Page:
Bibliographies on Native Americans and the Environment There are several fairly extensive, including one huge one that may take quit a whiel to download. Bibliographies are described by focus: Water and Dams, Native perspectives generally, Fishing. These lists are part of a larger web site, Native Rights and Environment with many links to sites that have some kind of focus on Native environmental issues (and some sites that haave no Native inputs, are ecological). Intellectual property and genetic engineering are concerns at this site. Concerns of indigenous peoples are not limited to those of North America.

Native vids: rental source, summary of contents--Here's a "videography" the classroom teacher will find useful. There are summaries of the contents of these vids, info about where to rent them, phone numbers, and rental prices. Unlike the pretentious academic bibliographies, they're quite useful to the classroom teacher.

Lisa Mitten's Home Page--A native research librarian at the University of Pittsburg, Lisa supervises acquisition of books on Indians (among other duties). On a Native books page accessible from her homepage, she lists all relevant acquisitions of the library since 1993. Her lists give author, publisher, publication date, but do not review the books or give prices. Elsewhere, here, you'll see quite a few reviews of children's books by Lisa (and Naomi Caldwell-Wood). These were prepared for an article on Indian classroom for teachers distributed by the American Indian Library Association. From Lisa's page, you can access the AILA page (though this is just officers and business)

  • CATALOGUE OF PUBLICATIONS - From the SASKATCHEWAN INDIAN CULTURAL CENTRE. Mostly Cree and Metis publications, published by the Centre, at the University of Saskatchwan.

  • Bibliography of Indian Art, books, periodicals, museum catalogs, compiled by the Wallace Library of the Rochester Institute

  • Books (very brief reviws) on Native plants and foods; also non-native health and nutrition for Middle and h.s. science, from Native Plant and Herb Knowledge section here..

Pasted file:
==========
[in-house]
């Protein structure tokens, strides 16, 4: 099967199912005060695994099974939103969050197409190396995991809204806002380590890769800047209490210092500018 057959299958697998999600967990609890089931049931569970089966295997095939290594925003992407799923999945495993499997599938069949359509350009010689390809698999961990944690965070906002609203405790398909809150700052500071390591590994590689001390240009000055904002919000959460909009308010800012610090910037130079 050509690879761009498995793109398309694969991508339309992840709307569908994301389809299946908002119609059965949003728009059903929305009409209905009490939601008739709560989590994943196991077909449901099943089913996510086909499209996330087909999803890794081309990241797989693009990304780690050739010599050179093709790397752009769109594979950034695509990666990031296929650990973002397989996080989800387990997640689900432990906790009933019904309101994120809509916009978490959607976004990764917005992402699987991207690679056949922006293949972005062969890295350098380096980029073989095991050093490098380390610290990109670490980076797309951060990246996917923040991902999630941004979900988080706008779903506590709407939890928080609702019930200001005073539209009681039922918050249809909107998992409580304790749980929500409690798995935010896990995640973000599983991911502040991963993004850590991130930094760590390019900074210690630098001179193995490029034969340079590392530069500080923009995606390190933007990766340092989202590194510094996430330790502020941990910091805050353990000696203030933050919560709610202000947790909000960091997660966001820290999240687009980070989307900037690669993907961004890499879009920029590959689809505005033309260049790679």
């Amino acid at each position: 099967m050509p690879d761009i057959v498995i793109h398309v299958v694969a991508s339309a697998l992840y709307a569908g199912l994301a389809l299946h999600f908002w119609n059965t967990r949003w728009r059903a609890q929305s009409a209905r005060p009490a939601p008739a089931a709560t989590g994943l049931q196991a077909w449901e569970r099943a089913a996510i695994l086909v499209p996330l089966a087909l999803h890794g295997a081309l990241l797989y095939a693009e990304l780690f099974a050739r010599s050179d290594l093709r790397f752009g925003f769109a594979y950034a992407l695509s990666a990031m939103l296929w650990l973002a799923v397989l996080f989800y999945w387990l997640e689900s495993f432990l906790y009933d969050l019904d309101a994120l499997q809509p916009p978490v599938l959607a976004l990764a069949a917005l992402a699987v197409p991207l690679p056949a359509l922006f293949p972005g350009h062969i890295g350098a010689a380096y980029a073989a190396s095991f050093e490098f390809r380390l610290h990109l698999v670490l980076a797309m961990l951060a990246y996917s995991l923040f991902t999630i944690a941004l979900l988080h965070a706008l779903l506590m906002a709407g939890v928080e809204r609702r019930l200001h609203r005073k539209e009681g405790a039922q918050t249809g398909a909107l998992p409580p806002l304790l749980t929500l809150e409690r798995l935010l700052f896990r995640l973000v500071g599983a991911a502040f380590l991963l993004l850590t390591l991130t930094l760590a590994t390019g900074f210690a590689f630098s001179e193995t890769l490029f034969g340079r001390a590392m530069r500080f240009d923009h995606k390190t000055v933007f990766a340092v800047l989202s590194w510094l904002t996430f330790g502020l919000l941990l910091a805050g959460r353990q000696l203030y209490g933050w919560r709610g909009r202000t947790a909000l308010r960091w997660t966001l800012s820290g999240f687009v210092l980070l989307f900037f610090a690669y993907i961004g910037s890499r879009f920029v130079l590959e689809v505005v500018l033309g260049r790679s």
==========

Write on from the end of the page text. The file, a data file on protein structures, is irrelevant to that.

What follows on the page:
• Recommended instead of Pocahontas -- List of books recommended by members of the NAT-CHAT email list as activities for children instead of taking them to see the Disney cartoon.

    The 2 bibliographic lists that follow here are largely useless unless you are getting a grad degree and want to crib obscure sources to to fake your own bibliography and pseudo-footnotes. They might have some use as guides to library research except that many entries are long out of print, inaccessible. Useful for Indian college students to mine for phoney footnotes to impress ignorant TA's with on their research papers.

    • Bibliography by Prof Margolies--180K gopher typescript, long dowload. This is supposed to help university faculty who want to "integrate NA material into their courses". It's an un-anotated bibliography--just a list of publications--many obscure, out of print, and not likely found in any library's holdings anywhere, just copied off from footnotes the way students do who are trying to impress you on a research paper. Similar remarks apply to the vids, no source where they can be rented, etc. Looks to me like this thing was compiled around 1984, no new books. An example of worthless -- probably grant-supported -- imitation scholarship by the non-Indian professoriate. Zillions of phoney footnotes for your hastily-done shallow papers, though.

    • Bibliography of Supposed NA, Spirituality--Compiled by Mark Ruml of the Center for the Study of Religion at the University of Ottawa, 1992. This is almost as bad as the preceding list (but somewhat shorter). You could work the cites into your PhD thesis--if you didn't mind the fact that about half of it is the kind of anthro academic jargon about Native religion that virtually all traditional people find error-laden and offensive. If your thesis is going to attack that, though, this is a great source for targets--if you can find them.